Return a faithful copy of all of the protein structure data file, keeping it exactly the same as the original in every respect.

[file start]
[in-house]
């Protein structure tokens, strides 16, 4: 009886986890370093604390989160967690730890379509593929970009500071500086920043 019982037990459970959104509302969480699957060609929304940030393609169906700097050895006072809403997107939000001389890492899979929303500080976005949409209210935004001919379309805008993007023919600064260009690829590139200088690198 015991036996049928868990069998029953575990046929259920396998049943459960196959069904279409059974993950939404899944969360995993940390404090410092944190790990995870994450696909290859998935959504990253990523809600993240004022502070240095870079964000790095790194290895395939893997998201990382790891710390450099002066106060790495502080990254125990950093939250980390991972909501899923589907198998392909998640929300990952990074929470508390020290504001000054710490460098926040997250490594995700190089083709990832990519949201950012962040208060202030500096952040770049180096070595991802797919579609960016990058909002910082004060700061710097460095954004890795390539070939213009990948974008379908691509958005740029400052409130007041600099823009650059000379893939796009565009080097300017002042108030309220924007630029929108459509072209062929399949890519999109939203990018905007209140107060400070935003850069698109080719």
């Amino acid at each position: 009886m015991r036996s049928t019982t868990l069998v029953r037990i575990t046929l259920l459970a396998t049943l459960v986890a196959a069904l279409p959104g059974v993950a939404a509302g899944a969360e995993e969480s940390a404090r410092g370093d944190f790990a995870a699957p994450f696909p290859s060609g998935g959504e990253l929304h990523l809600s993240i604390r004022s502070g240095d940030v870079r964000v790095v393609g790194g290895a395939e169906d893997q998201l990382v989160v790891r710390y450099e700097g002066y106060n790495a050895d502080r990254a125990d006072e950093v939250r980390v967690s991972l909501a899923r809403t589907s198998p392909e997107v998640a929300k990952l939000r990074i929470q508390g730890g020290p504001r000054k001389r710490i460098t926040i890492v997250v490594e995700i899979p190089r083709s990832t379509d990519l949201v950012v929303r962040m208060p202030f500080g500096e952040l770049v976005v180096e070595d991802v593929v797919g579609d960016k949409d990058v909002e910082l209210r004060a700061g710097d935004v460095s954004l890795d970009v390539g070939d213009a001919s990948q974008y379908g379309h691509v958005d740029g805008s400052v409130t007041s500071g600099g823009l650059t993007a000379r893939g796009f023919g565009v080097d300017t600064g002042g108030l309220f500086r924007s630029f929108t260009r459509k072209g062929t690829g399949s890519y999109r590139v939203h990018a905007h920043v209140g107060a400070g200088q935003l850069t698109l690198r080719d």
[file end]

[in-house]
């Protein structure tokens, strides 16, 4: 009886986890370093604390989160967690730890379509593929970009500071500086920043 019982037990459970959104509302969480699957060609929304940030393609169906700097050895006072809403997107939000001389890492899979929303500080976005949409209210935004001919379309805008993007023919600064260009690829590139200088690198 015991036996049928868990069998029953575990046929259920396998049943459960196959069904279409059974993950939404899944969360995993940390404090410092944190790990995870994450696909290859998935959504990253990523809600993240004022502070240095870079964000790095790194290895395939893997998201990382790891710390450099002066106060790495502080990254125990950093939250980390991972909501899923589907198998392909998640929300990952990074929470508390020290504001000054710490460098926040997250490594995700190089083709990832990519949201950012962040208060202030500096952040770049180096070595991802797919579609960016990058909002910082004060700061710097460095954004890795390539070939213009990948974008379908691509958005740029400052409130007041600099823009650059000379893939796009565009080097300017002042108030309220924007630029929108459509072209062929399949890519999109939203990018905007209140107060400070935003850069698109080719």
């Amino acid at each position: 009886m015991r036996s049928t019982t868990l069998v029953r037990i575990t046929l259920l459970a396998t049943l459960v986890a196959a069904l279409p959104g059974v993950a939404a509302g899944a969360e995993e969480s940390a404090r410092g370093d944190f790990a995870a699957p994450f696909p290859s060609g998935g959504e990253l929304h990523l809600s993240i604390r004022s502070g240095d940030v870079r964000v790095v393609g790194g290895a395939e169906d893997q998201l990382v989160v790891r710390y450099e700097g002066y106060n790495a050895d502080r990254a125990d006072e950093v939250r980390v967690s991972l909501a899923r809403t589907s198998p392909e997107v998640a929300k990952l939000r990074i929470q508390g730890g020290p504001r000054k001389r710490i460098t926040i890492v997250v490594e995700i899979p190089r083709s990832t379509d990519l949201v950012v929303r962040m208060p202030f500080g500096e952040l770049v976005v180096e070595d991802v593929v797919g579609d960016k949409d990058v909002e910082l209210r004060a700061g710097d935004v460095s954004l890795d970009v390539g070939d213009a001919s990948q974008y379908g379309h691509v958005d740029g805008s400052v409130t007041s500071g600099g823009l650059t993007a000379r893939g796009f023919g565009v080097d300017t600064g002042g108030l309220f500086r924007s630029f929108t260009r459509k072209g062929t690829g399949s890519y999109r590139v939203h990018a905007h920043v209140g107060a400070g200088q935003l850069t698109l690198r080719d």